Device Uses Structural Color to Image-Characterize Ambient Gases | Research & Technology | December 2022

TSUKUBA, Japan, Dec. 22, 2022 — Researchers from the National Institute for Materials Science (NIMS, Japan), Harvard University, and the University of Connecticut jointly designed and fabricated a simple device developed for imaging a gas injected into it — in multiple colors and in accordance with its gaseous properties — enabling chromatic discrimination of different gases. The device converts the pressure generated by an injected gas into structural color, thereby “imaging” it.

The technology holds potential for a range of applications, including environmental monitoring, safety assurance, and health care.

Almost all ambient gases are colorless and invisible, and only a few methods for imaging ambient gas flow have been developed. These include the use of infrared cameras capable of detecting temperature changes and airflow measurements by means of releasing tracer particles into the air. These methods require elaborate equipment and are unsuitable for imaging different types of gases in a consistent manner. In addition, the images they produce are unfit for the analysis of gaseous characteristics.


Mechanism behind the multicolor imaging of a gas injected into the device. Top (top row) and cross-sectional (middle and bottom rows) views of the device and a gas flowing through it. Courtesy of Kota Shiba/National Institute for Materials Science.


To develop the device, the researchers shaped the soft material polydimethylsiloxane (PDMS) into a slab, and they treated part of the slab’s surface with argon plasma. The plasma-treated slab was then placed on the surface of a glass substrate with the plasma-treated surface facing down to establish complete contact. The plasma-treated PDMS surface formed a periodic ripple-like micropattern when compressed by an injected gas passing through the tight boundary between the PDMS and glass layers. This compression and resulting micropattern formation lead to the production of structural colors. This mechanism is applicable to the imaging and differentiation of any type of gas.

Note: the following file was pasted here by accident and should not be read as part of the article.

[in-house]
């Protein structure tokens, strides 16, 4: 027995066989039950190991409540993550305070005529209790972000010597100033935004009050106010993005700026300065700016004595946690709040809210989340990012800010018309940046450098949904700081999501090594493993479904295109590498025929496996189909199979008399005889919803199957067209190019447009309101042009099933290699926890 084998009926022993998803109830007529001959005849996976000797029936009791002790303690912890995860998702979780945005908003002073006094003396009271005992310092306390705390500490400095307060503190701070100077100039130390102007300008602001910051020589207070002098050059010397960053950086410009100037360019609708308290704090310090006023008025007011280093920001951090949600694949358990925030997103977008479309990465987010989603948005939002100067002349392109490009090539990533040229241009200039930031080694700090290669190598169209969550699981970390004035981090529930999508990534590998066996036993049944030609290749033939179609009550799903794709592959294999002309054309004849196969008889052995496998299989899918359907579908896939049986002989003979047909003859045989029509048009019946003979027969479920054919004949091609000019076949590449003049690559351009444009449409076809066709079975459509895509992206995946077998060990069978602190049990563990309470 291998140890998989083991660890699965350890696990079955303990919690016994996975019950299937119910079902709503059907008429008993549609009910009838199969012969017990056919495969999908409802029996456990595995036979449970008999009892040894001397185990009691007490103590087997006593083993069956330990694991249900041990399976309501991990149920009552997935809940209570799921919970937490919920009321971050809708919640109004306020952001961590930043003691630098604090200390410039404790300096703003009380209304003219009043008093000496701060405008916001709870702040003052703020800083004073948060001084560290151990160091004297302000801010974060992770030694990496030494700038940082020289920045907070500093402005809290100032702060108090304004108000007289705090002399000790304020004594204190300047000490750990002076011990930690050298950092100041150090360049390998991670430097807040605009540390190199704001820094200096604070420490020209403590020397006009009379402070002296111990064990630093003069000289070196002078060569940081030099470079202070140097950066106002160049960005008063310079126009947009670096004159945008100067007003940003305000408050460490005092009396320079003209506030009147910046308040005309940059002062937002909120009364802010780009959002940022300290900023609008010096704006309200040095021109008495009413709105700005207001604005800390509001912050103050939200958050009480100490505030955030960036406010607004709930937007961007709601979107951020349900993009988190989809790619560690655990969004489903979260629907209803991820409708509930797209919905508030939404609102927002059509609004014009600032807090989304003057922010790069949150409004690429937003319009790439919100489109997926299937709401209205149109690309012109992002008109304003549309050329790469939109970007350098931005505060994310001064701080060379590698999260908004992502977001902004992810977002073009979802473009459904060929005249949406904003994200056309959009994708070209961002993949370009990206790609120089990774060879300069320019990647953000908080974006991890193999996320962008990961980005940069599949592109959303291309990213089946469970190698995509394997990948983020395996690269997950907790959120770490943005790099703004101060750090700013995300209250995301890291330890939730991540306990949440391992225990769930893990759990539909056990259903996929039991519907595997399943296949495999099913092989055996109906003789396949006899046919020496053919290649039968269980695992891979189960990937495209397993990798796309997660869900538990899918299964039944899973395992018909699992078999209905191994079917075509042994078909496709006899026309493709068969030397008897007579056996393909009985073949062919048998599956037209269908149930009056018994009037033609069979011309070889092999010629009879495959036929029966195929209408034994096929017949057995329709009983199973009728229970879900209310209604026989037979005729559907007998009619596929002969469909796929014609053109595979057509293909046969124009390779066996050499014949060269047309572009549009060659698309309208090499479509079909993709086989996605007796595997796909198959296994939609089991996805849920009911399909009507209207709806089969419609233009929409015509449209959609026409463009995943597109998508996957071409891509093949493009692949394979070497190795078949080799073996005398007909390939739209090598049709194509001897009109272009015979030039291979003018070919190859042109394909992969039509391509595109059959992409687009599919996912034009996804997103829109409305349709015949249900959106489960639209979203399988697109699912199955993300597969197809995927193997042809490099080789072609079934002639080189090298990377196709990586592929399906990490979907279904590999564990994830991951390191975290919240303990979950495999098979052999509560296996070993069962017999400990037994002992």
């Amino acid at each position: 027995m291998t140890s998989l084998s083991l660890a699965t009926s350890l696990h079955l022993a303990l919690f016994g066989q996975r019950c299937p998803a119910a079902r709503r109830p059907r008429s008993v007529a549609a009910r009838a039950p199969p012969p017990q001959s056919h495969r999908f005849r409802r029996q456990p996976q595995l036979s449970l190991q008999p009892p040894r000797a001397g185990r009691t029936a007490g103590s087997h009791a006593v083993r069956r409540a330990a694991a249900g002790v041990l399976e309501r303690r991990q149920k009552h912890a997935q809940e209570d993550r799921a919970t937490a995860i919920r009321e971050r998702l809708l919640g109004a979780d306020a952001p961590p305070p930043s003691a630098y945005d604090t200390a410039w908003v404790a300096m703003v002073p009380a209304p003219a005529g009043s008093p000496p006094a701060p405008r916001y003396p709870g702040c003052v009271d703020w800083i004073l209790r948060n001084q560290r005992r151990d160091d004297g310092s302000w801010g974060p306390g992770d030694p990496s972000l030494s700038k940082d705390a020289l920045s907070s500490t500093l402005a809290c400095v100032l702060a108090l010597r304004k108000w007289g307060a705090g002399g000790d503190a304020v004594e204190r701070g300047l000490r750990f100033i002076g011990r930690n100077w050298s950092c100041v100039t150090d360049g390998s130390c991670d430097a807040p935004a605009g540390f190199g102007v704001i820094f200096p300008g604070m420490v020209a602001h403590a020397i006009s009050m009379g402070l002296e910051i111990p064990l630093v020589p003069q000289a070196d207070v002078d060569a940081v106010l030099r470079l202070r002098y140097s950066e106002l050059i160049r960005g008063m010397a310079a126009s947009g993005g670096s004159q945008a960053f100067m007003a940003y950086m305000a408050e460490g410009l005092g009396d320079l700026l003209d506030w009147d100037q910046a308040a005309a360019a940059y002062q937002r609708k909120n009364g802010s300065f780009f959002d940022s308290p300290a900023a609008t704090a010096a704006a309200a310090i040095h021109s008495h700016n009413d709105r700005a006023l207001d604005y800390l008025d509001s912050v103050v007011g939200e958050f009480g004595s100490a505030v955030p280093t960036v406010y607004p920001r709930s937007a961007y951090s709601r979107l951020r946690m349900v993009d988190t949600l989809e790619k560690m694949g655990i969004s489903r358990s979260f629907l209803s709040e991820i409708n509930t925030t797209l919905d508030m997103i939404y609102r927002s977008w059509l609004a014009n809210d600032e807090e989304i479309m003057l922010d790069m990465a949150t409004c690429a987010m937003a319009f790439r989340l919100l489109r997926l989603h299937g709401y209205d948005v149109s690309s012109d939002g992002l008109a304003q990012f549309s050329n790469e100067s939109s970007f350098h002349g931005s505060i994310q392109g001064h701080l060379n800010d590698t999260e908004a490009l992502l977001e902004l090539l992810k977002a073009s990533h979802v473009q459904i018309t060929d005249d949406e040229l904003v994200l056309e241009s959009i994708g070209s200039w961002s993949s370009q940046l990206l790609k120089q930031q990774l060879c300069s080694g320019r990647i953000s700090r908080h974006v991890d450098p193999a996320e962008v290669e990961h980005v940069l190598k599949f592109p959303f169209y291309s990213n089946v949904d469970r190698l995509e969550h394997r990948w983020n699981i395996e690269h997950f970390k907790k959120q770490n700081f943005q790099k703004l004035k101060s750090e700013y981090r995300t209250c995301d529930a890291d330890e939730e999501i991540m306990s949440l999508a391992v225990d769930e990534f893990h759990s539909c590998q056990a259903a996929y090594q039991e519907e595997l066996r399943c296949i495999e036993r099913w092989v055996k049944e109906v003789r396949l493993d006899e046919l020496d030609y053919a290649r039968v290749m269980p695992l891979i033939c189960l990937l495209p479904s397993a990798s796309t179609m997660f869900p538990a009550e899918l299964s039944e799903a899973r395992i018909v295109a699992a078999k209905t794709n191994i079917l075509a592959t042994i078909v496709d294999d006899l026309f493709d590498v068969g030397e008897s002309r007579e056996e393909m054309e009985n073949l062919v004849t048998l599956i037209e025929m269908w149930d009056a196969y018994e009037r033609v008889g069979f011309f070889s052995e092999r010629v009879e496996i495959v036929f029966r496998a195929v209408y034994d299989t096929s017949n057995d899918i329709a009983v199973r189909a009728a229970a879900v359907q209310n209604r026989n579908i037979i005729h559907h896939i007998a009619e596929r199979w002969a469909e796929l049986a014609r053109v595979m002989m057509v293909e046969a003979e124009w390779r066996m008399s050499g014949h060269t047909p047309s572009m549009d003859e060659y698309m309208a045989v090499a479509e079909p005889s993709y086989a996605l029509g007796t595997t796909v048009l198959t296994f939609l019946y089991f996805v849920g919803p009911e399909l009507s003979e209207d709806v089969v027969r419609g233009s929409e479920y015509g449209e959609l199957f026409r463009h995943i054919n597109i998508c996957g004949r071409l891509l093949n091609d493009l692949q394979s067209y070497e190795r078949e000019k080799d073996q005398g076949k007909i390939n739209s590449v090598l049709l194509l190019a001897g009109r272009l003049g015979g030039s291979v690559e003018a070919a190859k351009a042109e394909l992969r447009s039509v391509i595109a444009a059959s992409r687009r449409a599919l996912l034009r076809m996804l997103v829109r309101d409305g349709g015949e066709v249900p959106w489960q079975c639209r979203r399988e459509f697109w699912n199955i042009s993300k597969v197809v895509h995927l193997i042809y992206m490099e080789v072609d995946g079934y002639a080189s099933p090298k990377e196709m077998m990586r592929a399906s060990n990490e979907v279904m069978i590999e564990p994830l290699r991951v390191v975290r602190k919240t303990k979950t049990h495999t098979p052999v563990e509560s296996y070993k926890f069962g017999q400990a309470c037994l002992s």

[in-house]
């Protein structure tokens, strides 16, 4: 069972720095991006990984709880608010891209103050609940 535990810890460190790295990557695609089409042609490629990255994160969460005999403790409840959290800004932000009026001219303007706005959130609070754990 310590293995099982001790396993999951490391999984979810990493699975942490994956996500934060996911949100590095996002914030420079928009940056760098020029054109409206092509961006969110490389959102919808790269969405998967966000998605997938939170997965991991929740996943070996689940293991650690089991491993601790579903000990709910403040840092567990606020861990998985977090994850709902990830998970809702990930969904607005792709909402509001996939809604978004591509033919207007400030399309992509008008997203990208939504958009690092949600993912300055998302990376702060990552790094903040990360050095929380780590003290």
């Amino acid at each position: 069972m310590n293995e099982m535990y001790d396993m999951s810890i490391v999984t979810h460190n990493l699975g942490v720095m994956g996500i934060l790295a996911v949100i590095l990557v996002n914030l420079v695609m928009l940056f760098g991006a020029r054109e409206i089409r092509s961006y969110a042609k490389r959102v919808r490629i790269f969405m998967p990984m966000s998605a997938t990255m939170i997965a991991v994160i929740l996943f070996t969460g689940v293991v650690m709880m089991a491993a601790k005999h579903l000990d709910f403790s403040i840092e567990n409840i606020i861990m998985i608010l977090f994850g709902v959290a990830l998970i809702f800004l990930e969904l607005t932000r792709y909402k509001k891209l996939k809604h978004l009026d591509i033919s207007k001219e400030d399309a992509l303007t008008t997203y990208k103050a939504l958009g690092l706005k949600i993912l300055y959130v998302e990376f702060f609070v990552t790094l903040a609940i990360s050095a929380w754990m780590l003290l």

When the incoming gas flow was discontinued, the structural colors disappeared completely.

The degree of PDMS deformation depends on the flow rates, viscosities, and densities of injected gases. As all gases have unique viscosities and densities, the device could be used to differentiate and analyze gas samples based on these properties under a constant flow rate.

Image-based measurements were among the multiple applications that the researchers cited for a simple method for imaging and analyzing all types of gases. In future research, the team will optimize the device by improving its sensitivity with the goal of making it compatible with various applications — for example, the identification of ambient gases and biological samples. Also, the team will consider developing a new gas identification technique by combining it with image recognition and machine learning techniques and fabricating a small, CCD-integrated device with a simple structure.

The research was published in Advanced Science (www.doi.org/10.1002/advs.202204310).

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